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  • Writer's pictureRehaB101ONSW newsfeed

Recognizing the "pre-promotion" aspect of working a record release



2024 is the year of teasing your track. With songs landing on short-form platforms well ahead of the actual release date, many artists are promoting their upcoming release much earlier, and neglecting “out now” promotion.

 

Your “out now” push is just as, if not more, important as teasing your track.

 

The Problem with Building Hype

A lot of artists tease their upcoming tracks for weeks before they’re available.

They post clips and respond to the excited commenters with the upcoming release date - all with the hopes of building anticipation that will overflow into a volcano of enthusiasm on release day.

 

It’s not quite that easy, though.

 

Enthusiasm doesn’t always build, sometimes it ebbs and flows.

In all likelihood, that excited commenter is probably going to forget about your song until the next time it comes across their feed. Which is why, when the song does come out, you need to switch from tease mode to promote mode.

Contrastively, if you post “out now” once or twice and then start teasing your next track, you’re leaving all of your hype on the table. Hence, the tease should be the buildup ("pre-promotion") toward the multi-promotional "out now" push; as the "out now" multiple promotion push is termed as "working a record" release.

 

The Pre-Save Paradox

Pre-save campaigns are undeniably powerful.

Pre-saves help artists collect valuable data from their most passionate fans, boost day-1 plays, and can sometimes even be used to leverage post-release opportunities. And because it’s so powerful, many artists consider it to be their most important marketing objective.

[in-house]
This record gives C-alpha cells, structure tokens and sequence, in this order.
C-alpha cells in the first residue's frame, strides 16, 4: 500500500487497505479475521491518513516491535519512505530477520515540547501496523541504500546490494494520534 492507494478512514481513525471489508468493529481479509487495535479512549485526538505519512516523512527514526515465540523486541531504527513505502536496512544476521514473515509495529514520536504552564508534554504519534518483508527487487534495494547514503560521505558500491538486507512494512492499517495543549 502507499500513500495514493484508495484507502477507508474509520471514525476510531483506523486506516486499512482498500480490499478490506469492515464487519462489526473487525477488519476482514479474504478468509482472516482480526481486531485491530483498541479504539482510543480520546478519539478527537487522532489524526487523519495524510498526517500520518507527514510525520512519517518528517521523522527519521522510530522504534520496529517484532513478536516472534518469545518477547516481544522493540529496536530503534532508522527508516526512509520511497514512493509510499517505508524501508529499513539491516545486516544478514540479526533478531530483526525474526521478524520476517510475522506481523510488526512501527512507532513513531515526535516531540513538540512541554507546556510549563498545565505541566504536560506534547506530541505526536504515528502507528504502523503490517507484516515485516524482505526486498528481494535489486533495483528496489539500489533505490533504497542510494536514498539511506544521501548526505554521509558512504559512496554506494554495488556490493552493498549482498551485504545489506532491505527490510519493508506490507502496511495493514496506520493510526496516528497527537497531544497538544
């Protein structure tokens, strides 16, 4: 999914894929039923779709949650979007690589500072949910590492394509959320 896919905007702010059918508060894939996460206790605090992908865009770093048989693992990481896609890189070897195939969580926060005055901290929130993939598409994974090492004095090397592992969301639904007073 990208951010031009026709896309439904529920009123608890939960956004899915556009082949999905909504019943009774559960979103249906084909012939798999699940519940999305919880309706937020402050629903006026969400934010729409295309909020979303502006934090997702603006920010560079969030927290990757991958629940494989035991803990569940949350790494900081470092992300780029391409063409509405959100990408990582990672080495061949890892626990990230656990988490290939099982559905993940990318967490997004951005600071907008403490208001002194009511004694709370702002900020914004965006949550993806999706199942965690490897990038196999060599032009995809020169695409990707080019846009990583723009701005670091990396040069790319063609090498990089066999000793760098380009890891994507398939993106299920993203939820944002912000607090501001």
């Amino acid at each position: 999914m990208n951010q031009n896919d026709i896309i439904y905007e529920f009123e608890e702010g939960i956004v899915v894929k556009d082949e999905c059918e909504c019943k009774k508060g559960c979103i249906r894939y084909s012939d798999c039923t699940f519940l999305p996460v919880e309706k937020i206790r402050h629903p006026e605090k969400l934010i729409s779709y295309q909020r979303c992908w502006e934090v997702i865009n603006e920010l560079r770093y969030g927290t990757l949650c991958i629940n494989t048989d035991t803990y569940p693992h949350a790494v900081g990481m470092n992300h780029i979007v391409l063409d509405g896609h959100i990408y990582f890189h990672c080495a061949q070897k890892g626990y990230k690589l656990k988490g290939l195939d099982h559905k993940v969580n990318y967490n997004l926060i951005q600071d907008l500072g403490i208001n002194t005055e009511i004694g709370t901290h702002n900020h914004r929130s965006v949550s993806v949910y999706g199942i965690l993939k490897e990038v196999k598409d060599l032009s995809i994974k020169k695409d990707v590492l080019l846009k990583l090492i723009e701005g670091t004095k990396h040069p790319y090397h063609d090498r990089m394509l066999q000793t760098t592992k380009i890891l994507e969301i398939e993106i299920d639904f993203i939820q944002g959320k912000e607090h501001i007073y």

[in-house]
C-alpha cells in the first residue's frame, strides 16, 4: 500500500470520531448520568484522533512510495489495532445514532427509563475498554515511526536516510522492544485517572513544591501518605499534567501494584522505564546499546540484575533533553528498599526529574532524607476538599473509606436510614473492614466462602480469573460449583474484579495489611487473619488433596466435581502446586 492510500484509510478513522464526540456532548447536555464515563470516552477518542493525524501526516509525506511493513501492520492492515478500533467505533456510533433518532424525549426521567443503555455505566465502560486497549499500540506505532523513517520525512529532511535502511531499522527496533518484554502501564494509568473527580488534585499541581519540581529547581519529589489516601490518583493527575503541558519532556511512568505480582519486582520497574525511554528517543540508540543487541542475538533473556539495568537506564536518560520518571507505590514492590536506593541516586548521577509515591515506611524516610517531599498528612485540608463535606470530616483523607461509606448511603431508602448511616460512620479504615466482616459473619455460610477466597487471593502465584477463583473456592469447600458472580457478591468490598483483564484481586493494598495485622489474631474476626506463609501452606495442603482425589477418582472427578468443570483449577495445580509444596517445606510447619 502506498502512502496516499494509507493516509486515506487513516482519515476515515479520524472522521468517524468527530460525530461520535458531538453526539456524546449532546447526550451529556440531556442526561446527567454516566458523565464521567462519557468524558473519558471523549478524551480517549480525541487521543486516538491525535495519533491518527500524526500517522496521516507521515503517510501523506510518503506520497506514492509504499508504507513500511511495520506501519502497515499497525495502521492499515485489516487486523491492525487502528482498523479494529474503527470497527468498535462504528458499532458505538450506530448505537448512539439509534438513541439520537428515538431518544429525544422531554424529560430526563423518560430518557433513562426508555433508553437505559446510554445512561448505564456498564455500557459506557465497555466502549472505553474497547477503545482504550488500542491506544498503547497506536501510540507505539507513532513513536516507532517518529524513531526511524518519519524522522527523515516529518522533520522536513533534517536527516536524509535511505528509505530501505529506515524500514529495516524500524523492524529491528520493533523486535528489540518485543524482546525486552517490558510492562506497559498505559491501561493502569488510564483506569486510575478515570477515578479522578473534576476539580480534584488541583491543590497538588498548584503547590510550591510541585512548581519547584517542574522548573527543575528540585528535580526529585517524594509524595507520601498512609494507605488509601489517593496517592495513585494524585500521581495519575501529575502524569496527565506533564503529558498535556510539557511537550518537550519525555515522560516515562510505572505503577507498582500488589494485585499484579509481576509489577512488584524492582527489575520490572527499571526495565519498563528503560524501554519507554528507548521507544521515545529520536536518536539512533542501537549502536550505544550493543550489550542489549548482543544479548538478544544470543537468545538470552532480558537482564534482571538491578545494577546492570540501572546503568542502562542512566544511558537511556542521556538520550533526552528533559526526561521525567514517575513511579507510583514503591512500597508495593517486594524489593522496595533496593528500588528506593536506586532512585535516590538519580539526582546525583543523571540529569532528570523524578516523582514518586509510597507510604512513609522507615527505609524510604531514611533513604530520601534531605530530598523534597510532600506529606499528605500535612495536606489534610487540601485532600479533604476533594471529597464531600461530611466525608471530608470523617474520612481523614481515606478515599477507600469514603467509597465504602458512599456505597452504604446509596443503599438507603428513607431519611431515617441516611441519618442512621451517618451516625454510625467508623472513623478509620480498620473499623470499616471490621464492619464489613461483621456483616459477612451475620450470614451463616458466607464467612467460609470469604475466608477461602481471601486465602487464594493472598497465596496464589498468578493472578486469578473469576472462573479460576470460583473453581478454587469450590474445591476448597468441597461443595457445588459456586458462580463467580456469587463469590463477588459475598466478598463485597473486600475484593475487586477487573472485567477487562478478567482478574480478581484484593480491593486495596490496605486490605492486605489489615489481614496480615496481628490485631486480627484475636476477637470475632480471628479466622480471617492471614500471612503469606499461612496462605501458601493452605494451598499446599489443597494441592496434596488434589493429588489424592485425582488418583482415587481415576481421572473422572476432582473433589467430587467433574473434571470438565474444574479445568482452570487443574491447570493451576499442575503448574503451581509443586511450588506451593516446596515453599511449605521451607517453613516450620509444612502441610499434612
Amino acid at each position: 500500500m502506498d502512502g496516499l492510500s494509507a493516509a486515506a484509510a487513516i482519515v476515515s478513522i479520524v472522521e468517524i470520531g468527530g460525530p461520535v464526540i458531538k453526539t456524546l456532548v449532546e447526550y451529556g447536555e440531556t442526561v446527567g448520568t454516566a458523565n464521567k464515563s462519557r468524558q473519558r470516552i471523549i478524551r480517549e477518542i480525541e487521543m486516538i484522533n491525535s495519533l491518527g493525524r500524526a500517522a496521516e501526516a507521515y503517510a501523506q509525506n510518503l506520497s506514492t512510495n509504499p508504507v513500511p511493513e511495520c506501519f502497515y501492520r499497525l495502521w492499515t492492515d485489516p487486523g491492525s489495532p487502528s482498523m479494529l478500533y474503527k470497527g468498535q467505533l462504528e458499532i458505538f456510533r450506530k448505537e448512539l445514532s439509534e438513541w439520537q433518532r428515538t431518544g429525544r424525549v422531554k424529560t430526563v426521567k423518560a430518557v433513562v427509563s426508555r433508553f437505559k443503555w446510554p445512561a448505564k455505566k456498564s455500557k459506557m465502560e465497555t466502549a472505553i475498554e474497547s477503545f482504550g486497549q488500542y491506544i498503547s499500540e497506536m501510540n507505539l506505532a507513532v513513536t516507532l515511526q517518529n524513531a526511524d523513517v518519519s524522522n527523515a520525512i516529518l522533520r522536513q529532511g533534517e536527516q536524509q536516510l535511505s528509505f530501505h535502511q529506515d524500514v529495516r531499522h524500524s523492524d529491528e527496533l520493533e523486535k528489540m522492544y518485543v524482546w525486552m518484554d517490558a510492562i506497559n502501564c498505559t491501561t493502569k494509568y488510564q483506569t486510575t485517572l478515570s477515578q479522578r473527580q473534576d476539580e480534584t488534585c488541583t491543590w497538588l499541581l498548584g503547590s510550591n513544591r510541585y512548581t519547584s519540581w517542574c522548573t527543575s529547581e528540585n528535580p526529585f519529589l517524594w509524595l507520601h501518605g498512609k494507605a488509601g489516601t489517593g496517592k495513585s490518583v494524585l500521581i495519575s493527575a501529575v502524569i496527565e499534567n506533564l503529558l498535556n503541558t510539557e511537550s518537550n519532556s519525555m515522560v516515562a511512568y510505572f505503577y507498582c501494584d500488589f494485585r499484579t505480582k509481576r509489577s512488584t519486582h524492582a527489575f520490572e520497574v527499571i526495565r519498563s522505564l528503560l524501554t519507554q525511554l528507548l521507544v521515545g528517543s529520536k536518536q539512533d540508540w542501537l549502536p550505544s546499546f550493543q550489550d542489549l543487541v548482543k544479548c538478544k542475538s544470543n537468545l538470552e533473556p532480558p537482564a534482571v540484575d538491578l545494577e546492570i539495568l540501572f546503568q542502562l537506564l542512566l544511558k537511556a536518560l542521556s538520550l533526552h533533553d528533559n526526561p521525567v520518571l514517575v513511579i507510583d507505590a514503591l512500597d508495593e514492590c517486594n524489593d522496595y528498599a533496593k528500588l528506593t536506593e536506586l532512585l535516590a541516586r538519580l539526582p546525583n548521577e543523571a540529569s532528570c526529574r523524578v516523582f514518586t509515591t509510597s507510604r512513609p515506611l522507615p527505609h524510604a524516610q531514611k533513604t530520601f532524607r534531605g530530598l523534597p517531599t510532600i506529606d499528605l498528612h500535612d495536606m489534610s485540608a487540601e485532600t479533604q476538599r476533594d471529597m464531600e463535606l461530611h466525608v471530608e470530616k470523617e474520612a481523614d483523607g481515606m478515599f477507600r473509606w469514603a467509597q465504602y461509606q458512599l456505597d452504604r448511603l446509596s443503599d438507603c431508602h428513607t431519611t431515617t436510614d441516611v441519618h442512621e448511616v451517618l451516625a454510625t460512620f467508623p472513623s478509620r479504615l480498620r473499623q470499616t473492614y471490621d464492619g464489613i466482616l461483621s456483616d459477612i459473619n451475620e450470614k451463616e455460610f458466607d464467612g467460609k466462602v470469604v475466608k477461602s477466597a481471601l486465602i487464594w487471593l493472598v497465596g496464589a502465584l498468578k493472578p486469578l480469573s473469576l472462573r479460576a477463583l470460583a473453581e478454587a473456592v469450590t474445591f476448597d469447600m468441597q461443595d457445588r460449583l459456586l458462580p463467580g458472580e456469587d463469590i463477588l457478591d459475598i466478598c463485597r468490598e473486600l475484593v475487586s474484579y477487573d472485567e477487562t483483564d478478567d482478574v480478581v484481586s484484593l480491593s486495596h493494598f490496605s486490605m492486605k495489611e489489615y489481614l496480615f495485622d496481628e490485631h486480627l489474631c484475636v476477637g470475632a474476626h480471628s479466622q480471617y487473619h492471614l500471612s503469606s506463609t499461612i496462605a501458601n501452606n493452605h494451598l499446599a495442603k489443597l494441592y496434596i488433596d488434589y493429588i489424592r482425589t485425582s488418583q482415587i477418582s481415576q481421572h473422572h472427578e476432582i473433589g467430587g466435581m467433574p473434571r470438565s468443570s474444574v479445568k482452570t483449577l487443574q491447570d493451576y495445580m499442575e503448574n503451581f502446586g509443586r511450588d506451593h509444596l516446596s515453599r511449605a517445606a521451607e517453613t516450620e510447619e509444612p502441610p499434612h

But from a fan perspective, a pre-save is actually a lot of work.

You’re asking a fan to type in their email address, connect their Spotify account, and then open your email on release day and click through to Spotify.

 

It’s a lot to ask for when they don’t even know if they’re going to like the song.

 

Marketers have a concept that the number of clicks it takes for your customers (or in this case, listeners) to get to your desired objective should be kept as low as possible.

This is because every step you ask a potential listener to take is a chance for them to get bored, change their mind, or decide they don’t want to go through all the trouble.

For someone to go from clicking your pre-save link to actually listening to your track on release day, they need to go through a lot of steps. It’s far easier for a user to accomplish your objective when the song is actually out, and all they have to do is go from your smart link to their preferred streaming service.

 

Pre-saves are great for your existing fans, but you’re not going to create new fans until the song is out. For most independent artists, your focus should be on post-release.

 

The Bottom Line

Promoting your song or album before it releases is great, but it can’t be your main focus.

The best way to get new fans, grow your audience, and get more streams is to promote your music when it’s out and easily accessible.

 

● SOURCE: Pre vs Post Promotion: Make Sure Your Track Gets Heard. ONErpm > https://blog.onerpm.com/tips-tricks/pre-vs-post-promotion-make-sure-your-track-gets-heard/

 

*RehaB101 Original New School Webcast > #RehaB101ONSW newsfeed.


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